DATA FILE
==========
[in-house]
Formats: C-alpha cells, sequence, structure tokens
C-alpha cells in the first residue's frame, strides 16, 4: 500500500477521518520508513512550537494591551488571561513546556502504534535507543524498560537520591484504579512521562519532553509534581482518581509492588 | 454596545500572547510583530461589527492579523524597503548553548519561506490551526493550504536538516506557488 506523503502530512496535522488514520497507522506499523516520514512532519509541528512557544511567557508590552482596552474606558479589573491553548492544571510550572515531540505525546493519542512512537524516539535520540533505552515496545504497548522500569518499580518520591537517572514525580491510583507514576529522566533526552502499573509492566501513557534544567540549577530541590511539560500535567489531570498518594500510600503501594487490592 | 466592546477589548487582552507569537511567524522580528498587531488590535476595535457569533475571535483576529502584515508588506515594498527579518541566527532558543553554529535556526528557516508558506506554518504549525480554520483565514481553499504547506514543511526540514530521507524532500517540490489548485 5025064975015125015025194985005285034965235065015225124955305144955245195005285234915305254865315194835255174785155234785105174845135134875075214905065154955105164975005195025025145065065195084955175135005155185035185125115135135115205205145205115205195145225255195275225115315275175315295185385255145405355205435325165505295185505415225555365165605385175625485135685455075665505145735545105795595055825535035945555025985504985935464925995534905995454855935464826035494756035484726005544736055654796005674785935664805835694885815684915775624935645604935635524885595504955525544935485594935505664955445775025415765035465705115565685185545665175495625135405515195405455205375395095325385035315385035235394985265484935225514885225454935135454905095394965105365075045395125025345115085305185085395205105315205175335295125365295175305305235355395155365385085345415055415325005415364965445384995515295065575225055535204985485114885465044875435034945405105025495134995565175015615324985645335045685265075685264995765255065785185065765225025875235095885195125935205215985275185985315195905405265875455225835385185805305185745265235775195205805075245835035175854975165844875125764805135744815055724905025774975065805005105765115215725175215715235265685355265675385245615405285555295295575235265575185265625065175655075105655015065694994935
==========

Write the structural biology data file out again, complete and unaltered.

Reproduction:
[in-house]
Formats: C-alpha cells, sequence, structure tokens
C-alpha cells in the first residue's frame, strides 16, 4: 500500500477521518520508513512550537494591551488571561513546556502504534535507543524498560537520591484504579512521562519532553509534581482518581509492588 | 454596545500572547510583530461589527492579523524597503548553548519561506490551526493550504536538516506557488 506523503502530512496535522488514520497507522506499523516520514512532519509541528512557544511567557508590552482596552474606558479589573491553548492544571510550572515531540505525546493519542512512537524516539535520540533505552515496545504497548522500569518499580518520591537517572514525580491510583507514576529522566533526552502499573509492566501513557534544567540549577530541590511539560500535567489531570498518594500510600503501594487490592 | 466592546477589548487582552507569537511567524522580528498587531488590535476595535457569533475571535483576529502584515508588506515594498527579518541566527532558543553554529535556526528557516508558506506554518504549525480554520483565514481553499504547506514543511526540514530521507524532500517540490489548485 5025064975015125015025194985005285034965235065015225124955305144955245195005285234915305254865315194835255174785155234785105174845135134875075214905065154955105164975005195025025145065065195084955175135005155185035185125115135135115205205145205115205195145225255195275225115315275175315295185385255145405355205435325165505295185505415225555365165605385175625485135685455075665505145735545105795595055825535035945555025985504985935464925995534905995454855935464826035494756035484726005544736055654796005674785935664805835694885815684915775624935645604935635524885595504955525544935485594935505664955445775025415765035465705115565685185545665175495625135405515195405455205375395095325385035315385035235394985265484935225514885225454935135454905095394965105365075045395125025345115085305185085395205105315205175335295125365295175305305235355395155365385085345415055415325005415364965445384995515295065575225055535204985485114885465044875435034945405105025495134995565175015615324985645335045685265075685264995765255065785185065765225025875235095885195125935205215985275185985315195905405265875455225835385185805305185745265235775195205805075245835035175854975165844875125764805135744815055724905025774975065805005105765115215725175215715235265685355265675385245615405285555295295575235265575185265625065175655075105655015065694994935